A small dash of fresh lemon juice (like 1 teaspoon or so)

A small dash of hot sauce like Tabasco
1 tablespoon chopped fresh chives
pepper to taste (plus a pinch of salt if needed)

 

            OK, so let’s start off by roasting the prosciutto asparagus. We can do this in the oven just fine, but doing it on the bbq grill will add a nice smokey flavor. Start by rinsing the asparagus spears and snapping off the woody end, about the last inch or so. Do this part by hand, not with a knife, because the asparagus will snap right where it needs to.

            Next, cut all the spears in half so they will be short enough to fit on the English muffins. Take two pieces of asparagus (or two halves rather, for one whole spear) and lay them side by side. Take one of the half pieces of prosicutto and wrap it around the middle of the asparagus. It should be wapped tightly enough to just sort of stick to itself. Put each completed prosciutto-wrapped asparagus packet onto a plate.

            When all 16 asparagus wraps are done, sprinkle a little bit of olive oil and balsamic vinegar over the whole plate and turn them all over so they each get a bit of flavoring. I would also add some fresh black pepper here as well. If you are roasting them in the oven, preheat it to 400 degrees and lay out the asparagus on a baking sheet. If you are grilling them, preheat the barbecue to medium high.

            It will only take a few minutes to cook the asparagus and crisp up the prosciutto a bit, so don’t leave these unattended. Turn the bundles over after about 2 minutes and cook until the asparagus is fork tender but not mushy. Yum! It’s hard not to just eat these as is, but set them aside for now.

 

            Next lets make the low fat yogurt hollandaise sauce. First we need to separate the egg yolks from the whites. To do this, crack an egg and pass the yolk back and forth between the shell halves over a bowl, letting the egg white drop away into the bowl with each pass. Soon enough, you will have just the yolk left. Put that into a medium metal bowl and repeat until you have 3 yolks. You can discard the egg whites or cook them up for an extra health conscious person (yes, the yolk contains all of the cholesterol).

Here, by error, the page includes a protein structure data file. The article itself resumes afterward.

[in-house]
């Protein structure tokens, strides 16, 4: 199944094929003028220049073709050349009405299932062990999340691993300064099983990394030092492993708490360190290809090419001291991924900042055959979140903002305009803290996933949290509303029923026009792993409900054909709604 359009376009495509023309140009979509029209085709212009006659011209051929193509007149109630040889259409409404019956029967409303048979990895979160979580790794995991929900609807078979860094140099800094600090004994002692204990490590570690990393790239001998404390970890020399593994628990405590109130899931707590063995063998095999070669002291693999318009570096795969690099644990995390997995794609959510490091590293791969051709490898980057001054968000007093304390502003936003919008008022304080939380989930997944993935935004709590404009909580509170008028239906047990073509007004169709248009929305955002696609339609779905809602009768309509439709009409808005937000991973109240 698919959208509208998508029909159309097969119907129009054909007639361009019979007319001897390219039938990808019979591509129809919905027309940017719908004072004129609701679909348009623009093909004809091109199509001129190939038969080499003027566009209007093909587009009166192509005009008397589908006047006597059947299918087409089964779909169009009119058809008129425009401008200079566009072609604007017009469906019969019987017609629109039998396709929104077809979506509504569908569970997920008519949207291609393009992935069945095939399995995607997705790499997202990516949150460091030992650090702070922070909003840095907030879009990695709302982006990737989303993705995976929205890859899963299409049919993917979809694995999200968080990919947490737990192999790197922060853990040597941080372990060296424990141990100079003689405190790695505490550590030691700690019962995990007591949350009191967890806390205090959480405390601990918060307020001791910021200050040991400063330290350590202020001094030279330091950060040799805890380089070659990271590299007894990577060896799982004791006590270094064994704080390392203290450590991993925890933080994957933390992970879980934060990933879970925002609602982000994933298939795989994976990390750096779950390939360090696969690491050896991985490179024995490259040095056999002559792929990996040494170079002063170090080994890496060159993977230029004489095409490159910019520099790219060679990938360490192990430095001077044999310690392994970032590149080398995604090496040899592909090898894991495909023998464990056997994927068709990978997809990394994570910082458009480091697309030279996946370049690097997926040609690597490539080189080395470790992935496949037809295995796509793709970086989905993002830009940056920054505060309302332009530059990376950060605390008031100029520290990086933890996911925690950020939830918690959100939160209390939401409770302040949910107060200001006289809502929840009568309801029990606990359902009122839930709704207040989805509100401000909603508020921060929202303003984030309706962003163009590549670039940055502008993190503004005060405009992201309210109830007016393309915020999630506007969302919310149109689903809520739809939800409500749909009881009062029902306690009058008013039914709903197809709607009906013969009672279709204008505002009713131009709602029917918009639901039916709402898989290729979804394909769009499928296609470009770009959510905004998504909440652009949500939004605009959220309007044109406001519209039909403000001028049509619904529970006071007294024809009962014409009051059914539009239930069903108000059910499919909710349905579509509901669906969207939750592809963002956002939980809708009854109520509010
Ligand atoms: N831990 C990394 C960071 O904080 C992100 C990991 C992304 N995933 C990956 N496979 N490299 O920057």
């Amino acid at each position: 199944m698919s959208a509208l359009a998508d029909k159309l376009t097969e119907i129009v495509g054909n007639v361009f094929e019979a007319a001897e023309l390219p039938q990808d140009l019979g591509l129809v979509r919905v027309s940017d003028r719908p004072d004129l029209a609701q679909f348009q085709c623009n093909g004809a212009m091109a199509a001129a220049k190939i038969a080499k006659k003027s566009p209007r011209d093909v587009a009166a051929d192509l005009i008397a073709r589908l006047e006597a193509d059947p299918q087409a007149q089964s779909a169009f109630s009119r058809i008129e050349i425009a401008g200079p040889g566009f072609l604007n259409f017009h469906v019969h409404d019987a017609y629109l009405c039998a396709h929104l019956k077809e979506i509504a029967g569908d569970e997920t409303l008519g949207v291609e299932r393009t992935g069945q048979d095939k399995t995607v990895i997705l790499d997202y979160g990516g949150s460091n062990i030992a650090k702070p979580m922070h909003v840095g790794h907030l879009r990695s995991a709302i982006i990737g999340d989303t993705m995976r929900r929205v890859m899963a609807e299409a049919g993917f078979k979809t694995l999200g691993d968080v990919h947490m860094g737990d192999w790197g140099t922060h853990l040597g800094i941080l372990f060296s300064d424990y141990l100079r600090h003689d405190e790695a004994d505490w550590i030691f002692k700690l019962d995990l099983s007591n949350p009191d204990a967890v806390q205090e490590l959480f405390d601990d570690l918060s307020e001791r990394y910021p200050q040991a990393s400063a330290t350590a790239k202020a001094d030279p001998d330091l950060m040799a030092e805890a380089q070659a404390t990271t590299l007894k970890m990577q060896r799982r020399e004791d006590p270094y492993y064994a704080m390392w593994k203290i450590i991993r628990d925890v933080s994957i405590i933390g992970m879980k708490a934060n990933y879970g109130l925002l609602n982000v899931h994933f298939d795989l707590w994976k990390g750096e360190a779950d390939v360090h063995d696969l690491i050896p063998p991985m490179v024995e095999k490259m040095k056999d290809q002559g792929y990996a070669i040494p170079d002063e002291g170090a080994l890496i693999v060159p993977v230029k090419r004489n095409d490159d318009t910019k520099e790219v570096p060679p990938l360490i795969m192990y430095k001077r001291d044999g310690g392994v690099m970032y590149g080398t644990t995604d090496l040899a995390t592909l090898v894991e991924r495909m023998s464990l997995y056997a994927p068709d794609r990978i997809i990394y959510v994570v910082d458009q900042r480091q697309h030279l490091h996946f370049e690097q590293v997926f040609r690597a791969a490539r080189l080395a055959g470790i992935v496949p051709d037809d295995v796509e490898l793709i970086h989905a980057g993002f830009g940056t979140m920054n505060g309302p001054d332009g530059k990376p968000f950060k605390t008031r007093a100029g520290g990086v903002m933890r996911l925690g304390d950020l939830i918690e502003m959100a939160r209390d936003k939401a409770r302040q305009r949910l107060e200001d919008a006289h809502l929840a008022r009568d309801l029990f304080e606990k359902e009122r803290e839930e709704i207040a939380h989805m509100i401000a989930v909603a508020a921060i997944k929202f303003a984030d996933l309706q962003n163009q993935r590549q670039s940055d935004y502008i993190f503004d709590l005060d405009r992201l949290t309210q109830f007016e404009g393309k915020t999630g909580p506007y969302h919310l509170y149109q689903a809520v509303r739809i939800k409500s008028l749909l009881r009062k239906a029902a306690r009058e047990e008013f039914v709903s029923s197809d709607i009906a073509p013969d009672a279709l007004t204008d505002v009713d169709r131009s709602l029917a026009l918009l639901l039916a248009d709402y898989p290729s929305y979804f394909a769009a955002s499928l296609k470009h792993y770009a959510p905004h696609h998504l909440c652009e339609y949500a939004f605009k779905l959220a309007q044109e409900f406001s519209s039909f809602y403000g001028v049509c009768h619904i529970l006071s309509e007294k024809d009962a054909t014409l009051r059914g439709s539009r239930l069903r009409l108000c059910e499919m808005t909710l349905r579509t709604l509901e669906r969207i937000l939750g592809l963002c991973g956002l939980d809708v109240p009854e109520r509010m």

Using a wire whisk, beat the egg yolks, lemon juice, and yogurt in the metal bowl. Beat it for at least a few minutes, until it is nice and creamy. If you have a double boiler, use that next. But even easier, just use a pot that is smaller than the bowl, bring some water to a boil, then set the metal bowl on top (making sure the bottom doesn’t actually touch the boiling water directly). The point of using a (real or makeshift) double boiler like this is it keeps the sauce heating on a constant, controlled low temperature that can’t spike above 212 degrees. If you cook hollandaise too quickly, the eggs will scramble.

            Anyway, keep beating the egg yolks, yogurt, etc over the heat until it thickens up. You may notice that it actually gets thinner first, then thickens up after about 10 minutes or so. You want to make sure you stir fairly frequently while this is cooking. After 10-15 minutes, when the sauce is thick, remove it from the heat but keep it over the steaming water to keep it hot.